Lennon’s time in New York City wasn’t hugely significant from a musical point of view. Prone to inertia and laziness he relied rather on the muse coming knocking. A lot of the time he lacked others to spark him into some real creativity and tended to fall back on the music of his youth.
Probably the period of most creativity was the time he spent away from the person he considered to be his creative muse, namely Yoko Ono. During his ‘lost weekend’ Lennon reconnected with people who had become his friends and his peers and became to be more inspired with making music again even finding time to Jam with Paul McCartney and write with David Bowie.
On Whatever Gets You Thru the Night Elton John was in the studio to add keyboards and vocals. Its not an exceptional song but it’s a great performance and it’s likely that having someone in the studio who (at the time) was more famous than Lennon created those sparks. Lyrically he took the inspiration from a TV evangelist musically it was the 70’s soul of George McCrea who was in the charts with ‘Rock Your Baby’.
It was, at least a step forward from Lennon’s 50’s infatuations. Also on board for the session was his old mate from HamburgKlaus Voorman who plays some great bass, but the star of the show is Bobby Keys who plays saxophone. It’s not quite a ‘Baker Street’ transformation’ but Key’s contributions here transform a good track into a great one. Like a lot of really creative people Lennon had trouble evaluating his own work. ‘Whatever Gets you Thru the Night’ wasn’t his first choice for a single. Elton John had no such limitations, he bet Lennon that this was a hit single and he was right of course, it was Lennon’s only No1 US single while he was alive. Elton John secured Lennon’s agreement to appear at one of his gigs. It was a typically lazy bit of jamming on Lennon’s part when it did happen but it was notable for him choosing to cover McCartney’s’ I saw her Standing There’ and for it being his last ever live appearance.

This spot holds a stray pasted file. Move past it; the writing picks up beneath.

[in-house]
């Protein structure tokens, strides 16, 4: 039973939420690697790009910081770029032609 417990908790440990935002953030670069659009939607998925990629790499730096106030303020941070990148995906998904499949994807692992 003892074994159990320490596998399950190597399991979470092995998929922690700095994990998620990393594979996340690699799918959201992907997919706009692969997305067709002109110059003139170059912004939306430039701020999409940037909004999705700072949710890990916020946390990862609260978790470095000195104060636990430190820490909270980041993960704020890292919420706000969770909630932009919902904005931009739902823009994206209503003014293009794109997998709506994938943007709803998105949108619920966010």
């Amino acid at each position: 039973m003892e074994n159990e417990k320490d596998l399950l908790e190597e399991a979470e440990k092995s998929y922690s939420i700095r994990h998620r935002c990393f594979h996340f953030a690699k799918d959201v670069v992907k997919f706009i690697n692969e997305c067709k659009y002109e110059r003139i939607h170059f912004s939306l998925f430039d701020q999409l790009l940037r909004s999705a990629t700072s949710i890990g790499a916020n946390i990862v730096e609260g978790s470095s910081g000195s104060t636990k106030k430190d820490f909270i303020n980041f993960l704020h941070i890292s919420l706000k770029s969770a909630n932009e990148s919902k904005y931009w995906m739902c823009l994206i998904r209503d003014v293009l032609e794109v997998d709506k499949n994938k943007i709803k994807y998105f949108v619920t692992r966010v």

Lennon was back with Ono again and he wanted to devote some time to raising his son Sean. The likes of John and Bowie found their calls were not being returned. Lennon was going to stay at home for a while.
This single only got to No36 in the UK charts, were we mad? It does just demonstrate that the record buyers had largely lost interest by that time, the Beatles effect was wearing thin, even Ringo was more popular in the singles charts.
But its now a song for our times, its been a tough year…Whatever gets you through the night.
‘Don’t need a gun to blow your mind’